“Is that what a woman has to do in the world, lose weight to get attention? It’s fascinating, why are people so obsessed with it? Like, with women in particular about their looks? I know what it’s like to be a woman who is essentially invisible to most people because of not being seen as traditionally beautiful or whatever. It’s crazy to try to fit that. It’s just better to be the healthiest version.”

Actresses Supporting Another

Natalie Dormer and Jennifer Lawrence in The Hunger Games Mockingjay - Part 2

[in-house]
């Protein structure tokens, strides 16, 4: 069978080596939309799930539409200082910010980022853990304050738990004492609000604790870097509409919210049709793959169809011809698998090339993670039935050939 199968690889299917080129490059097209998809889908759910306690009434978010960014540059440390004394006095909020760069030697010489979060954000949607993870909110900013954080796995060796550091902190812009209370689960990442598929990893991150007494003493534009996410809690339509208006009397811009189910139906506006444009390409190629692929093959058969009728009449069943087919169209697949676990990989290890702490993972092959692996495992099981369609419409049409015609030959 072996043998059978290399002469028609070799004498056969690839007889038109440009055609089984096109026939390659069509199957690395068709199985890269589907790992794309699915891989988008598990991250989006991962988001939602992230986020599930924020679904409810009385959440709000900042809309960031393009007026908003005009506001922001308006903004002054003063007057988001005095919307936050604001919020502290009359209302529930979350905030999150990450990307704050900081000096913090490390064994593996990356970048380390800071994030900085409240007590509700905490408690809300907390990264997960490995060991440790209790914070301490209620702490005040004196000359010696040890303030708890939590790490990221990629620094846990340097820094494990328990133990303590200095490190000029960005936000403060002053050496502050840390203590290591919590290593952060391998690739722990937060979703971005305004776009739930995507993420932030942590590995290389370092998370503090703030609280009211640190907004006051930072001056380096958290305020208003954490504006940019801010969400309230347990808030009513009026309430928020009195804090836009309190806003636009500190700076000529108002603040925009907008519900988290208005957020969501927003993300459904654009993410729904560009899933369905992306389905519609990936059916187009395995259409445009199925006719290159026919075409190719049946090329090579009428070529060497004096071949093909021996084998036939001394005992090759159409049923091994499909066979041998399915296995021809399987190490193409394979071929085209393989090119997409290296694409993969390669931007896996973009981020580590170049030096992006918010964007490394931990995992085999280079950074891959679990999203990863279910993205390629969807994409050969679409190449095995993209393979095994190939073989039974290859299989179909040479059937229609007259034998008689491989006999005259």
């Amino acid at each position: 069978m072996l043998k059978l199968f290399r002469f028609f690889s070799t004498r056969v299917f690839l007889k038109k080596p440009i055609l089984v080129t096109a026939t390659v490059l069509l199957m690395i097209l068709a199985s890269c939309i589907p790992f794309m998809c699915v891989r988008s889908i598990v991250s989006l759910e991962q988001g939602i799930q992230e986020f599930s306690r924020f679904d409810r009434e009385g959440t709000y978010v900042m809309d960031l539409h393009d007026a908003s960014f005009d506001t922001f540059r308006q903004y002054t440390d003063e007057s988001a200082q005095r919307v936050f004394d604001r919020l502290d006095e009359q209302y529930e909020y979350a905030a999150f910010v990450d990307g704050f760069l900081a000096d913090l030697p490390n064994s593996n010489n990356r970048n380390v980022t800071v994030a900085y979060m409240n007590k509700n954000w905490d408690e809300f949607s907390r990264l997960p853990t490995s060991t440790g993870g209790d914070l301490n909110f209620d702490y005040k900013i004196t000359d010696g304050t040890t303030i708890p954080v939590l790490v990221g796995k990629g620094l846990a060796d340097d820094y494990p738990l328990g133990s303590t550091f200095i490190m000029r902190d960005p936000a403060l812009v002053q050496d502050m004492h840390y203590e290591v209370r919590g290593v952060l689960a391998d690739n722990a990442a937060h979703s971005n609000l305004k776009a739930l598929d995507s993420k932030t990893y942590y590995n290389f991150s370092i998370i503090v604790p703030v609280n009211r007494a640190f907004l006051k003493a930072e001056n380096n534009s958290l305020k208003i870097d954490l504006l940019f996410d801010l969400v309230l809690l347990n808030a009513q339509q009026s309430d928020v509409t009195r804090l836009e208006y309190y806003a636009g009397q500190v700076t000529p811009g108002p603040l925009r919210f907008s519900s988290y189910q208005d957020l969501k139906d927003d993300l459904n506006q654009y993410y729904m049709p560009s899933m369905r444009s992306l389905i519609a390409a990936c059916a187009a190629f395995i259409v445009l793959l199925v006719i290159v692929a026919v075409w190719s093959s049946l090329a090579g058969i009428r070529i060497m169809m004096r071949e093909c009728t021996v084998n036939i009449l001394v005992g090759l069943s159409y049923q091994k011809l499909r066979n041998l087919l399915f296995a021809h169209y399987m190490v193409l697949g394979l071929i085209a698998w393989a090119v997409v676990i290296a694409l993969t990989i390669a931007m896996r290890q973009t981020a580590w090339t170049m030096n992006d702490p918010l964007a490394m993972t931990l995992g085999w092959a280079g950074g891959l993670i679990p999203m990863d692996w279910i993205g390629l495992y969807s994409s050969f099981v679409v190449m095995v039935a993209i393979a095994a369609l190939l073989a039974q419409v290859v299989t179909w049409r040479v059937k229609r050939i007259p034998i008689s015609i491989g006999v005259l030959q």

Though a shame that many women in film face the harsh criticism of not only fans, but their own colleagues, it’s amazing how the females in the industry come together to lift each other up. From the outside, it may look easy to bring happiness to millions of people but seldom do fans think about the behind-the-scenes makeup of actors’ lives. Even the most acclaimed actresses like Jennifer Lawrence are subjected to the backlash of being as perfect as someone desires her to be, despite being the skilled and entertaining person that she is being paid to be. The better part of the conversation about body image, however, is that there are people who support females in film regardless of their appearance, and for that, we are thankful.